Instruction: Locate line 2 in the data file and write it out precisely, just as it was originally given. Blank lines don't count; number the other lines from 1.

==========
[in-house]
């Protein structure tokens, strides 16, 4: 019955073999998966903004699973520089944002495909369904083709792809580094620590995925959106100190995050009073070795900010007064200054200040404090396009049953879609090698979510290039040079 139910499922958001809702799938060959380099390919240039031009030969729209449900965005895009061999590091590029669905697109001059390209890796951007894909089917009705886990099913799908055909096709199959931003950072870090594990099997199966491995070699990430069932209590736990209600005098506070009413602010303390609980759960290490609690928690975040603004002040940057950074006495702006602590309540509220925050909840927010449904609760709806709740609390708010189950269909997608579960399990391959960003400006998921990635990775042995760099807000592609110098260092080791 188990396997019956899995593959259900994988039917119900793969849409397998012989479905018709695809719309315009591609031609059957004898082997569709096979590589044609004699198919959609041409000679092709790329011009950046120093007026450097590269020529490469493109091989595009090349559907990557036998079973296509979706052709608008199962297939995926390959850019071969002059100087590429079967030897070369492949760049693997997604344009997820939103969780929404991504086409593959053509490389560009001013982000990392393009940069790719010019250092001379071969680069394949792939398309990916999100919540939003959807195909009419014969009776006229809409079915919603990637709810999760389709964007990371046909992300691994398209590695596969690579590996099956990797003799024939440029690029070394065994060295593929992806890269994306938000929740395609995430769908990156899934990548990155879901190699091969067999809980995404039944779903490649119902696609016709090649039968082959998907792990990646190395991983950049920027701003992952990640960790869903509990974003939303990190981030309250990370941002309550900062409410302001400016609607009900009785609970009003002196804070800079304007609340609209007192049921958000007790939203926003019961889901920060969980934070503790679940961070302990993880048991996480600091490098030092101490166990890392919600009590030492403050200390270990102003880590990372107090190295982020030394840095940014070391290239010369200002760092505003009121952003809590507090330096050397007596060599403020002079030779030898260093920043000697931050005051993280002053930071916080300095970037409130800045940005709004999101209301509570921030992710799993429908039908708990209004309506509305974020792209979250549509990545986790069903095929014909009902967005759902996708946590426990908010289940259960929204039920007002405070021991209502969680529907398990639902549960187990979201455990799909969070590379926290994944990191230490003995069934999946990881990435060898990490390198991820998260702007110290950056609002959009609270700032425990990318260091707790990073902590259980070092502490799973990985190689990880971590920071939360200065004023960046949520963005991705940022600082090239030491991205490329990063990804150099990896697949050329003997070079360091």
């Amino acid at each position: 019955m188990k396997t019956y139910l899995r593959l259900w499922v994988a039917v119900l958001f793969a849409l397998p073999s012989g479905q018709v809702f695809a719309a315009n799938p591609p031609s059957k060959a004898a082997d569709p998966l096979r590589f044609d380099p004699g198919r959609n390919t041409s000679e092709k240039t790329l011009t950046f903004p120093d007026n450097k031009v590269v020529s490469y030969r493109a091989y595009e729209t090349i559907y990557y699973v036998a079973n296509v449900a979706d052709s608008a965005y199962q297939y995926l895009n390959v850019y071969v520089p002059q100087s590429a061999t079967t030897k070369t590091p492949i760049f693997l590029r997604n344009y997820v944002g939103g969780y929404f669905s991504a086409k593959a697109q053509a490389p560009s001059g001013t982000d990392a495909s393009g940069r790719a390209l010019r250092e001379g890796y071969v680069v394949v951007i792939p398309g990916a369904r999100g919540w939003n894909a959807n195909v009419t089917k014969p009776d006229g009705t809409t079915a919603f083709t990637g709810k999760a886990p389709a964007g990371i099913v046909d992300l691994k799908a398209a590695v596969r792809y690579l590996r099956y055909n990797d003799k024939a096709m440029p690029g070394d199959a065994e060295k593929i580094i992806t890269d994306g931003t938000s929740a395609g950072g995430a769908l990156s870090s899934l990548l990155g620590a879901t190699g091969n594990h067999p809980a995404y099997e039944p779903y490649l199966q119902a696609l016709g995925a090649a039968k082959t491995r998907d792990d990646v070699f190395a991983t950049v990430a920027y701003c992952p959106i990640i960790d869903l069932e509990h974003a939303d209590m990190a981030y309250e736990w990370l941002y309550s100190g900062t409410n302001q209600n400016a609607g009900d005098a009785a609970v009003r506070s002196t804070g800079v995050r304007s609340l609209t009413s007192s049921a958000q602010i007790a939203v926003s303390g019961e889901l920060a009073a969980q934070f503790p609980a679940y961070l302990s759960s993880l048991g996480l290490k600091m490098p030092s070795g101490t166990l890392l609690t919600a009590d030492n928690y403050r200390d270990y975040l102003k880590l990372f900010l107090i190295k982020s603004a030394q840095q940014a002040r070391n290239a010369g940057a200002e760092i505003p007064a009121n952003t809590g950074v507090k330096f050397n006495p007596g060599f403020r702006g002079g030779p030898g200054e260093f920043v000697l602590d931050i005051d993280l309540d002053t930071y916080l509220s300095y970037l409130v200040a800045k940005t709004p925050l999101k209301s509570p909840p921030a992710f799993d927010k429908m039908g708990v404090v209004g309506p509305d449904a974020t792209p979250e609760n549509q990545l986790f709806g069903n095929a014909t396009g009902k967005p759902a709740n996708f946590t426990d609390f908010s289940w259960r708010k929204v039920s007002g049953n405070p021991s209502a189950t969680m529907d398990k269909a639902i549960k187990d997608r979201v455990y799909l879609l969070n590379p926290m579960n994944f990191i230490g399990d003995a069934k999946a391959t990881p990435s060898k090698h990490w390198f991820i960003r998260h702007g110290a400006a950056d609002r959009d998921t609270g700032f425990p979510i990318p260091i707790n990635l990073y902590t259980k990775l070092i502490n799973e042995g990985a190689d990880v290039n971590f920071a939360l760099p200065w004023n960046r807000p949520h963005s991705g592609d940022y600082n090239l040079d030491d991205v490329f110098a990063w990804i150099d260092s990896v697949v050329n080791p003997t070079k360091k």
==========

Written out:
């Protein structure tokens, strides 16, 4: 019955073999998966903004699973520089944002495909369904083709792809580094620590995925959106100190995050009073070795900010007064200054200040404090396009049953879609090698979510290039040079 139910499922958001809702799938060959380099390919240039031009030969729209449900965005895009061999590091590029669905697109001059390209890796951007894909089917009705886990099913799908055909096709199959931003950072870090594990099997199966491995070699990430069932209590736990209600005098506070009413602010303390609980759960290490609690928690975040603004002040940057950074006495702006602590309540509220925050909840927010449904609760709806709740609390708010189950269909997608579960399990391959960003400006998921990635990775042995760099807000592609110098260092080791 188990396997019956899995593959259900994988039917119900793969849409397998012989479905018709695809719309315009591609031609059957004898082997569709096979590589044609004699198919959609041409000679092709790329011009950046120093007026450097590269020529490469493109091989595009090349559907990557036998079973296509979706052709608008199962297939995926390959850019071969002059100087590429079967030897070369492949760049693997997604344009997820939103969780929404991504086409593959053509490389560009001013982000990392393009940069790719010019250092001379071969680069394949792939398309990916999100919540939003959807195909009419014969009776006229809409079915919603990637709810999760389709964007990371046909992300691994398209590695596969690579590996099956990797003799024939440029690029070394065994060295593929992806890269994306938000929740395609995430769908990156899934990548990155879901190699091969067999809980995404039944779903490649119902696609016709090649039968082959998907792990990646190395991983950049920027701003992952990640960790869903509990974003939303990190981030309250990370941002309550900062409410302001400016609607009900009785609970009003002196804070800079304007609340609209007192049921958000007790939203926003019961889901920060969980934070503790679940961070302990993880048991996480600091490098030092101490166990890392919600009590030492403050200390270990102003880590990372107090190295982020030394840095940014070391290239010369200002760092505003009121952003809590507090330096050397007596060599403020002079030779030898260093920043000697931050005051993280002053930071916080300095970037409130800045940005709004999101209301509570921030992710799993429908039908708990209004309506509305974020792209979250549509990545986790069903095929014909009902967005759902996708946590426990908010289940259960929204039920007002405070021991209502969680529907398990639902549960187990979201455990799909969070590379926290994944990191230490003995069934999946990881990435060898990490390198991820998260702007110290950056609002959009609270700032425990990318260091707790990073902590259980070092502490799973990985190689990880971590920071939360200065004023960046949520963005991705940022600082090239030491991205490329990063990804150099990896697949050329003997070079360091």